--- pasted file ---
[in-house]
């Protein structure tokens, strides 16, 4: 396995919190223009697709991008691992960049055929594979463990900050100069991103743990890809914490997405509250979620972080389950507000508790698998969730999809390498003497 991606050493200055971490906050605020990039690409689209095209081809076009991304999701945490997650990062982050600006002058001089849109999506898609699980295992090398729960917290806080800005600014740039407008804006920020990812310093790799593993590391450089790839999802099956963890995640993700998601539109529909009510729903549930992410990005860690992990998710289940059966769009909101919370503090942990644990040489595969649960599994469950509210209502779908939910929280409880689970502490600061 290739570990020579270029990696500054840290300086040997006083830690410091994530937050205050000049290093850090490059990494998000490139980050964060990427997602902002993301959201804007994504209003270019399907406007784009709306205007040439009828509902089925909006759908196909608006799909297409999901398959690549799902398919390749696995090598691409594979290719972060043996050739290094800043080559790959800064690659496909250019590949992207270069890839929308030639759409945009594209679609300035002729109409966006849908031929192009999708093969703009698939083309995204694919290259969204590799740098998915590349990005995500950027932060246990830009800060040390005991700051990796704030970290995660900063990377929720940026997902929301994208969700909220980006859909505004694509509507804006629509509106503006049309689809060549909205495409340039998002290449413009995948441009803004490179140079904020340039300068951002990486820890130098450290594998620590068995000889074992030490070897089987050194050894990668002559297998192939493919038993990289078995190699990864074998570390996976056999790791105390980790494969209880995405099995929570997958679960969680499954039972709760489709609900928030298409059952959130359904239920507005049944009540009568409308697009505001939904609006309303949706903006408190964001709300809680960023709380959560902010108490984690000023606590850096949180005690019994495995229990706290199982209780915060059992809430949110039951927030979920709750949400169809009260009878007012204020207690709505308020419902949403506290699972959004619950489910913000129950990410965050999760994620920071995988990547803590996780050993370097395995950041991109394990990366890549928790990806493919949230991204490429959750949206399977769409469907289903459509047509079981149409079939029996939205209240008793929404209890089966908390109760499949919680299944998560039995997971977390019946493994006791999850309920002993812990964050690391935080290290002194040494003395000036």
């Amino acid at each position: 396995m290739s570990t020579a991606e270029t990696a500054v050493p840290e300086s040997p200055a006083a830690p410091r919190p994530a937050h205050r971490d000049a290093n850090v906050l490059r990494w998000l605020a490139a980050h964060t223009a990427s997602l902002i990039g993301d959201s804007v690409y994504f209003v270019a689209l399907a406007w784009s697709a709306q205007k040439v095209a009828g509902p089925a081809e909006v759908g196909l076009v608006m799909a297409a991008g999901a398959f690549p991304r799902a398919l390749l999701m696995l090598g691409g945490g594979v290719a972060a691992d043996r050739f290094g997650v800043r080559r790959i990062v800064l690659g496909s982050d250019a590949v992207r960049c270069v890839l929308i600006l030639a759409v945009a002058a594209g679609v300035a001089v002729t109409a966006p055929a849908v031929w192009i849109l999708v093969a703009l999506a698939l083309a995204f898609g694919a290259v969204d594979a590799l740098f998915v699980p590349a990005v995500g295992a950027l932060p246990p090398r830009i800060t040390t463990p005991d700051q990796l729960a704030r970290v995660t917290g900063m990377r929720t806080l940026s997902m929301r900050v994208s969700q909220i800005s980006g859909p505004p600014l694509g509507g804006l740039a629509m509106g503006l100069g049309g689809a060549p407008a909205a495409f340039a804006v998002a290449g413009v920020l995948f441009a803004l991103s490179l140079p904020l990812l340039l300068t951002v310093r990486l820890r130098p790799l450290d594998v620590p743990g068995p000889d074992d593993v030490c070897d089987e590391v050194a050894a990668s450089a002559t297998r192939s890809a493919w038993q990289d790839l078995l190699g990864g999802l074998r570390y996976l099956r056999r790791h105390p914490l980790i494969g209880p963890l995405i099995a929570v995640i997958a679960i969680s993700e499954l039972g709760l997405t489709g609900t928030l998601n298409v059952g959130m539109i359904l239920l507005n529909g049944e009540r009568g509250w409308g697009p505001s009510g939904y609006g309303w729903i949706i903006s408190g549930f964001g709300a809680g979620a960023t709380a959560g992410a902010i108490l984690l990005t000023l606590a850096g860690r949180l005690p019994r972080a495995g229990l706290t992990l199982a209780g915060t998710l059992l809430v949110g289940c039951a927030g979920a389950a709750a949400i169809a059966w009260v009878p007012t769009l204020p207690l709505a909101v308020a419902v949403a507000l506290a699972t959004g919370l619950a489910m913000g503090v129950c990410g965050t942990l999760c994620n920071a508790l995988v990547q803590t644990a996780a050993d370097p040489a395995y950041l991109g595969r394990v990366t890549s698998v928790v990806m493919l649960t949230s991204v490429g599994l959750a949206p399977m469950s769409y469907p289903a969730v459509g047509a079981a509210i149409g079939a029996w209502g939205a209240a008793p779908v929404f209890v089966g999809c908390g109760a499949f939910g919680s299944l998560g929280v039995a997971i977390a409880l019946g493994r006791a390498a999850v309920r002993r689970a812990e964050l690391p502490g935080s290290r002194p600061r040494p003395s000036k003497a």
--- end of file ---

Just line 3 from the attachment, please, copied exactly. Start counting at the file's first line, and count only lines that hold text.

């Amino acid at each position: 396995m290739s570990t020579a991606e270029t990696a500054v050493p840290e300086s040997p200055a006083a830690p410091r919190p994530a937050h205050r971490d000049a290093n850090v906050l490059r990494w998000l605020a490139a980050h964060t223009a990427s997602l902002i990039g993301d959201s804007v690409y994504f209003v270019a689209l399907a406007w784009s697709a709306q205007k040439v095209a009828g509902p089925a081809e909006v759908g196909l076009v608006m799909a297409a991008g999901a398959f690549p991304r799902a398919l390749l999701m696995l090598g691409g945490g594979v290719a972060a691992d043996r050739f290094g997650v800043r080559r790959i990062v800064l690659g496909s982050d250019a590949v992207r960049c270069v890839l929308i600006l030639a759409v945009a002058a594209g679609v300035a001089v002729t109409a966006p055929a849908v031929w192009i849109l999708v093969a703009l999506a698939l083309a995204f898609g694919a290259v969204d594979a590799l740098f998915v699980p590349a990005v995500g295992a950027l932060p246990p090398r830009i800060t040390t463990p005991d700051q990796l729960a704030r970290v995660t917290g900063m990377r929720t806080l940026s997902m929301r900050v994208s969700q909220i800005s980006g859909p505004p600014l694509g509507g804006l740039a629509m509106g503006l100069g049309g689809a060549p407008a909205a495409f340039a804006v998002a290449g413009v920020l995948f441009a803004l991103s490179l140079p904020l990812l340039l300068t951002v310093r990486l820890r130098p790799l450290d594998v620590p743990g068995p000889d074992d593993v030490c070897d089987e590391v050194a050894a990668s450089a002559t297998r192939s890809a493919w038993q990289d790839l078995l190699g990864g999802l074998r570390y996976l099956r056999r790791h105390p914490l980790i494969g209880p963890l995405i099995a929570v995640i997958a679960i969680s993700e499954l039972g709760l997405t489709g609900t928030l998601n298409v059952g959130m539109i359904l239920l507005n529909g049944e009540r009568g509250w409308g697009p505001s009510g939904y609006g309303w729903i949706i903006s408190g549930f964001g709300a809680g979620a960023t709380a959560g992410a902010i108490l984690l990005t000023l606590a850096g860690r949180l005690p019994r972080a495995g229990l706290t992990l199982a209780g915060t998710l059992l809430v949110g289940c039951a927030g979920a389950a709750a949400i169809a059966w009260v009878p007012t769009l204020p207690l709505a909101v308020a419902v949403a507000l506290a699972t959004g919370l619950a489910m913000g503090v129950c990410g965050t942990l999760c994620n920071a508790l995988v990547q803590t644990a996780a050993d370097p040489a395995y950041l991109g595969r394990v990366t890549s698998v928790v990806m493919l649960t949230s991204v490429g599994l959750a949206p399977m469950s769409y469907p289903a969730v459509g047509a079981a509210i149409g079939a029996w209502g939205a209240a008793p779908v929404f209890v089966g999809c908390g109760a499949f939910g919680s299944l998560g929280v039995a997971i977390a409880l019946g493994r006791a390498a999850v309920r002993r689970a812990e964050l690391p502490g935080s290290r002194p600061r040494p003395s000036k003497a």